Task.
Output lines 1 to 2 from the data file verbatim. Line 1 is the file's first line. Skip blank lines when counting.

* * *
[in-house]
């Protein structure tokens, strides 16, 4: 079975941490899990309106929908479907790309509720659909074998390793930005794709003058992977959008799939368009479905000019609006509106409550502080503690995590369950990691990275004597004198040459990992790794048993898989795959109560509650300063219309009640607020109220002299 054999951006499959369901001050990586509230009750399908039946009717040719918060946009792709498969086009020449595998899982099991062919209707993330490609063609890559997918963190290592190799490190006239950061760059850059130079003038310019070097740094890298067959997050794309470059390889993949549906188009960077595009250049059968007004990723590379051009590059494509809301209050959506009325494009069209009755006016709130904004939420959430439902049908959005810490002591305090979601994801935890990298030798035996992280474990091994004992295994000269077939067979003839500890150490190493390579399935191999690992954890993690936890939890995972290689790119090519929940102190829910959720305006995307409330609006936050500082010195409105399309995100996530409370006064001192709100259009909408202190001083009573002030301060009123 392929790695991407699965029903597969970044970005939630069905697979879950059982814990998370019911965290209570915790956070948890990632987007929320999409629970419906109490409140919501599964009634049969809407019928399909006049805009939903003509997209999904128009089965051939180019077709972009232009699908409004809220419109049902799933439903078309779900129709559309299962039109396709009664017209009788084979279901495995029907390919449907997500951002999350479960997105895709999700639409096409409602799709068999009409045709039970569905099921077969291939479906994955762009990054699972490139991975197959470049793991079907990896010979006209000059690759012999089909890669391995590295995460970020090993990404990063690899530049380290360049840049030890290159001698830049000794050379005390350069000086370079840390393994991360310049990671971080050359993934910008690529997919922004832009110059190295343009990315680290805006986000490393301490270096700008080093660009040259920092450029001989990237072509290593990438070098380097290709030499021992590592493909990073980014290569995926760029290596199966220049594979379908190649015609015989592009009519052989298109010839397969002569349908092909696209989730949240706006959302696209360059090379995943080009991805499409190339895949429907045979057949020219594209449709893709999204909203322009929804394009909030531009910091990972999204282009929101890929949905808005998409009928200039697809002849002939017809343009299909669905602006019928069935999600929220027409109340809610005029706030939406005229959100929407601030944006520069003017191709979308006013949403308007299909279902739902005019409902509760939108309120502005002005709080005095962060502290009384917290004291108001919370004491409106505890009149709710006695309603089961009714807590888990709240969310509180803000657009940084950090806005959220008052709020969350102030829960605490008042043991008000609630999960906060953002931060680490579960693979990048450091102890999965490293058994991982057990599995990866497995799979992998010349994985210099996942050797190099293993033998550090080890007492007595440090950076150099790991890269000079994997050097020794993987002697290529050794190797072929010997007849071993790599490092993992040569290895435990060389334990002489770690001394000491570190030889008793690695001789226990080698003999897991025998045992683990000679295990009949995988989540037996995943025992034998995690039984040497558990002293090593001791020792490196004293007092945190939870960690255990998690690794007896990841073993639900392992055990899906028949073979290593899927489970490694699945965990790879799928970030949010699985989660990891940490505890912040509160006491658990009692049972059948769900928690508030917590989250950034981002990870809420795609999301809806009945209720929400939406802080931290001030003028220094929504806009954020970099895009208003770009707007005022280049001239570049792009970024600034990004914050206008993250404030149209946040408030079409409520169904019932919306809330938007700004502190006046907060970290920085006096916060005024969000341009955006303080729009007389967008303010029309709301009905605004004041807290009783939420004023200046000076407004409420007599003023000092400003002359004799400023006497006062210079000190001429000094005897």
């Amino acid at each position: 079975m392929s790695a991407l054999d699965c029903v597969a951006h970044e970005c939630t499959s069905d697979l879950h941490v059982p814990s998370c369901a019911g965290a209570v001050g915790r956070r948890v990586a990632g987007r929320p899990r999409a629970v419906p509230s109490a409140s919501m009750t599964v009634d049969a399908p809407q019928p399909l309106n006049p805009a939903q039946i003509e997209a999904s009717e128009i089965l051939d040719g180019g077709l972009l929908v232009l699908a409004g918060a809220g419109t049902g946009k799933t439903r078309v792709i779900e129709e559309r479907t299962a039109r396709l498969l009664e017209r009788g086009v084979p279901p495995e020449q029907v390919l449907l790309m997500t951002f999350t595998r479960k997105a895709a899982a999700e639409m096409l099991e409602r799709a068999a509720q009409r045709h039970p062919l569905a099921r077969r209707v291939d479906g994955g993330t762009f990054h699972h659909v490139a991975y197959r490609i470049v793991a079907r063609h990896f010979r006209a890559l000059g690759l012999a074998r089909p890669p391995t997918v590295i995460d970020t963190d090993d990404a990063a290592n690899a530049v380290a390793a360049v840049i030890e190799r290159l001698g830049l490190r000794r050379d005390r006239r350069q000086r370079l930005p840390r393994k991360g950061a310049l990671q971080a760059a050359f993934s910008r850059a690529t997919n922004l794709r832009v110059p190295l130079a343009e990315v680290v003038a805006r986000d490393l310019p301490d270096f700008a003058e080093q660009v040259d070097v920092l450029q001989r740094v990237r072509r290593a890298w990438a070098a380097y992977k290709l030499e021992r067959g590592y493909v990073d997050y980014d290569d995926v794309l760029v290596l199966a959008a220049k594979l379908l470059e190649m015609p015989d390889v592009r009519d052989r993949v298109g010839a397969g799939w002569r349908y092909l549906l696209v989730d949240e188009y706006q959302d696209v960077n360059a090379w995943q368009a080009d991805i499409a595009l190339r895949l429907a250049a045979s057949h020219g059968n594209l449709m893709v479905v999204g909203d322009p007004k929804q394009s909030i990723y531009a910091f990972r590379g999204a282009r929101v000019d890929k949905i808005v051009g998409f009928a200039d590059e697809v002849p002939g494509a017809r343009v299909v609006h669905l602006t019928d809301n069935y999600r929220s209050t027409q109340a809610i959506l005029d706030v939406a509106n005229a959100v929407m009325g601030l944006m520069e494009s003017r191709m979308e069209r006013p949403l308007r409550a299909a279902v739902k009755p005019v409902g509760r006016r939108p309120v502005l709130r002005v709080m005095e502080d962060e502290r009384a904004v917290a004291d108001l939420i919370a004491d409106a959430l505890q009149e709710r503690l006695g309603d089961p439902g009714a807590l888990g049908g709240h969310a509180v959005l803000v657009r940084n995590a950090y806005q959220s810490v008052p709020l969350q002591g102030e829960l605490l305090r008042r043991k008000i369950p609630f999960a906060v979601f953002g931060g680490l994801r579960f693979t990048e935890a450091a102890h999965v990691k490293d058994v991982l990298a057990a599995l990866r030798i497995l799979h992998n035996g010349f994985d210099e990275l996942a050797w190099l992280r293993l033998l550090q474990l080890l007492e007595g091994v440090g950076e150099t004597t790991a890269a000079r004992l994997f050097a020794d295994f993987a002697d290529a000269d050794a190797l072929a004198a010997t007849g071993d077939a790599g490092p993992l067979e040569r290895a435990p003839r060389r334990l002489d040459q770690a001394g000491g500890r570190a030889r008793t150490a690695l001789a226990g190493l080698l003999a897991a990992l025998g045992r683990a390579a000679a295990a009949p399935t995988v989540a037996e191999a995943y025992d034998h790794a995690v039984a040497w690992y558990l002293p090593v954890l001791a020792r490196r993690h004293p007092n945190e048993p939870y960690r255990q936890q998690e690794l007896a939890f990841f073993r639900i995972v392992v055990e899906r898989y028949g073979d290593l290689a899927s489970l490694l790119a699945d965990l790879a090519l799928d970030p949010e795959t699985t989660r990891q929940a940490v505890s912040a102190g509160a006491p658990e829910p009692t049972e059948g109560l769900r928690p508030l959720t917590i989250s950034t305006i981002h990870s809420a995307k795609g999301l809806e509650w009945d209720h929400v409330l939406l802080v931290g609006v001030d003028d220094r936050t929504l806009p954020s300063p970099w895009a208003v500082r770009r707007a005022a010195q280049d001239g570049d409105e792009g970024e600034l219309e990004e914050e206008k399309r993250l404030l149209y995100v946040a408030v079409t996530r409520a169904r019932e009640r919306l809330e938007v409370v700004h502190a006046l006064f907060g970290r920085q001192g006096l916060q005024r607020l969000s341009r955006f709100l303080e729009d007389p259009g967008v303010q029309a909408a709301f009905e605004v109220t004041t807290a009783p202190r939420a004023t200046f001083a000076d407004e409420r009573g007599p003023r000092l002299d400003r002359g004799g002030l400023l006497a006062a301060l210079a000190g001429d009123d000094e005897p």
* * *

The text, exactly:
[in-house]
């Protein structure tokens, strides 16, 4: 079975941490899990309106929908479907790309509720659909074998390793930005794709003058992977959008799939368009479905000019609006509106409550502080503690995590369950990691990275004597004198040459990992790794048993898989795959109560509650300063219309009640607020109220002299 054999951006499959369901001050990586509230009750399908039946009717040719918060946009792709498969086009020449595998899982099991062919209707993330490609063609890559997918963190290592190799490190006239950061760059850059130079003038310019070097740094890298067959997050794309470059390889993949549906188009960077595009250049059968007004990723590379051009590059494509809301209050959506009325494009069209009755006016709130904004939420959430439902049908959005810490002591305090979601994801935890990298030798035996992280474990091994004992295994000269077939067979003839500890150490190493390579399935191999690992954890993690936890939890995972290689790119090519929940102190829910959720305006995307409330609006936050500082010195409105399309995100996530409370006064001192709100259009909408202190001083009573002030301060009123 392929790695991407699965029903597969970044970005939630069905697979879950059982814990998370019911965290209570915790956070948890990632987007929320999409629970419906109490409140919501599964009634049969809407019928399909006049805009939903003509997209999904128009089965051939180019077709972009232009699908409004809220419109049902799933439903078309779900129709559309299962039109396709009664017209009788084979279901495995029907390919449907997500951002999350479960997105895709999700639409096409409602799709068999009409045709039970569905099921077969291939479906994955762009990054699972490139991975197959470049793991079907990896010979006209000059690759012999089909890669391995590295995460970020090993990404990063690899530049380290360049840049030890290159001698830049000794050379005390350069000086370079840390393994991360310049990671971080050359993934910008690529997919922004832009110059190295343009990315680290805006986000490393301490270096700008080093660009040259920092450029001989990237072509290593990438070098380097290709030499021992590592493909990073980014290569995926760029290596199966220049594979379908190649015609015989592009009519052989298109010839397969002569349908092909696209989730949240706006959302696209360059090379995943080009991805499409190339895949429907045979057949020219594209449709893709999204909203322009929804394009909030531009910091990972999204282009929101890929949905808005998409009928200039697809002849002939017809343009299909669905602006019928069935999600929220027409109340809610005029706030939406005229959100929407601030944006520069003017191709979308006013949403308007299909279902739902005019409902509760939108309120502005002005709080005095962060502290009384917290004291108001919370004491409106505890009149709710006695309603089961009714807590888990709240969310509180803000657009940084950090806005959220008052709020969350102030829960605490008042043991008000609630999960906060953002931060680490579960693979990048450091102890999965490293058994991982057990599995990866497995799979992998010349994985210099996942050797190099293993033998550090080890007492007595440090950076150099790991890269000079994997050097020794993987002697290529050794190797072929010997007849071993790599490092993992040569290895435990060389334990002489770690001394000491570190030889008793690695001789226990080698003999897991025998045992683990000679295990009949995988989540037996995943025992034998995690039984040497558990002293090593001791020792490196004293007092945190939870960690255990998690690794007896990841073993639900392992055990899906028949073979290593899927489970490694699945965990790879799928970030949010699985989660990891940490505890912040509160006491658990009692049972059948769900928690508030917590989250950034981002990870809420795609999301809806009945209720929400939406802080931290001030003028220094929504806009954020970099895009208003770009707007005022280049001239570049792009970024600034990004914050206008993250404030149209946040408030079409409520169904019932919306809330938007700004502190006046907060970290920085006096916060005024969000341009955006303080729009007389967008303010029309709301009905605004004041807290009783939420004023200046000076407004409420007599003023000092400003002359004799400023006497006062210079000190001429000094005897």